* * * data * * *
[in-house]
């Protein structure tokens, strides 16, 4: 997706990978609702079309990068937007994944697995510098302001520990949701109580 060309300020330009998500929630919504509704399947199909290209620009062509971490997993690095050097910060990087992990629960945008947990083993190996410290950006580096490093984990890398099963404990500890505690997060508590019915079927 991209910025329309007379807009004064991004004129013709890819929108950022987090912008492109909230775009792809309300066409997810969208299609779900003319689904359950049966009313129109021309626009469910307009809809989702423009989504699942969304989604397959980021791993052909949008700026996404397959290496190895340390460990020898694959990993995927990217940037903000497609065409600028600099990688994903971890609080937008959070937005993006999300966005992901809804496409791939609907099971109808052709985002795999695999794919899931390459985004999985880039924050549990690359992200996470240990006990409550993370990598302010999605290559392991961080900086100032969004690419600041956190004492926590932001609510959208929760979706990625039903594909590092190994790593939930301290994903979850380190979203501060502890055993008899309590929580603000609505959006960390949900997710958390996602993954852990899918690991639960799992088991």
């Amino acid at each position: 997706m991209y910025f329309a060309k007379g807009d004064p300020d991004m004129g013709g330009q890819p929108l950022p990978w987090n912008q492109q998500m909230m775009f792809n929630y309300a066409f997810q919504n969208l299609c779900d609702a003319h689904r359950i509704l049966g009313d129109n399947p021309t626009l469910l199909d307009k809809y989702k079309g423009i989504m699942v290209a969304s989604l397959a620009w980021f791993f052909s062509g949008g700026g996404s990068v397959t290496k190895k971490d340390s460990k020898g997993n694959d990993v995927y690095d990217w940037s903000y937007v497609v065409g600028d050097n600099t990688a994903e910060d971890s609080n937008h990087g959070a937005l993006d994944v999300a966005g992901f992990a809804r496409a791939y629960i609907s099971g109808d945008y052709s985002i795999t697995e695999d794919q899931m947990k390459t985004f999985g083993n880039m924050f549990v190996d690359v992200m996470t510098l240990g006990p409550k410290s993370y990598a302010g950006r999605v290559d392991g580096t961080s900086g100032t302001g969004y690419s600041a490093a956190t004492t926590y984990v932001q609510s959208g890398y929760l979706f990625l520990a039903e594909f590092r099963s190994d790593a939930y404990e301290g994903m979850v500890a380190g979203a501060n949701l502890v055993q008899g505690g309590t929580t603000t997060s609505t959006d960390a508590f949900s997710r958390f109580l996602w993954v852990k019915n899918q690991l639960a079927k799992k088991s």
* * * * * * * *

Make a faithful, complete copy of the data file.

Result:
[in-house]
């Protein structure tokens, strides 16, 4: 997706990978609702079309990068937007994944697995510098302001520990949701109580 060309300020330009998500929630919504509704399947199909290209620009062509971490997993690095050097910060990087992990629960945008947990083993190996410290950006580096490093984990890398099963404990500890505690997060508590019915079927 991209910025329309007379807009004064991004004129013709890819929108950022987090912008492109909230775009792809309300066409997810969208299609779900003319689904359950049966009313129109021309626009469910307009809809989702423009989504699942969304989604397959980021791993052909949008700026996404397959290496190895340390460990020898694959990993995927990217940037903000497609065409600028600099990688994903971890609080937008959070937005993006999300966005992901809804496409791939609907099971109808052709985002795999695999794919899931390459985004999985880039924050549990690359992200996470240990006990409550993370990598302010999605290559392991961080900086100032969004690419600041956190004492926590932001609510959208929760979706990625039903594909590092190994790593939930301290994903979850380190979203501060502890055993008899309590929580603000609505959006960390949900997710958390996602993954852990899918690991639960799992088991």
């Amino acid at each position: 997706m991209y910025f329309a060309k007379g807009d004064p300020d991004m004129g013709g330009q890819p929108l950022p990978w987090n912008q492109q998500m909230m775009f792809n929630y309300a066409f997810q919504n969208l299609c779900d609702a003319h689904r359950i509704l049966g009313d129109n399947p021309t626009l469910l199909d307009k809809y989702k079309g423009i989504m699942v290209a969304s989604l397959a620009w980021f791993f052909s062509g949008g700026g996404s990068v397959t290496k190895k971490d340390s460990k020898g997993n694959d990993v995927y690095d990217w940037s903000y937007v497609v065409g600028d050097n600099t990688a994903e910060d971890s609080n937008h990087g959070a937005l993006d994944v999300a966005g992901f992990a809804r496409a791939y629960i609907s099971g109808d945008y052709s985002i795999t697995e695999d794919q899931m947990k390459t985004f999985g083993n880039m924050f549990v190996d690359v992200m996470t510098l240990g006990p409550k410290s993370y990598a302010g950006r999605v290559d392991g580096t961080s900086g100032t302001g969004y690419s600041a490093a956190t004492t926590y984990v932001q609510s959208g890398y929760l979706f990625l520990a039903e594909f590092r099963s190994d790593a939930y404990e301290g994903m979850v500890a380190g979203a501060n949701l502890v055993q008899g505690g309590t929580t603000t997060s609505t959006d960390a508590f949900s997710r958390f109580l996602w993954v852990k019915n899918q690991l639960a079927k799992k088991s």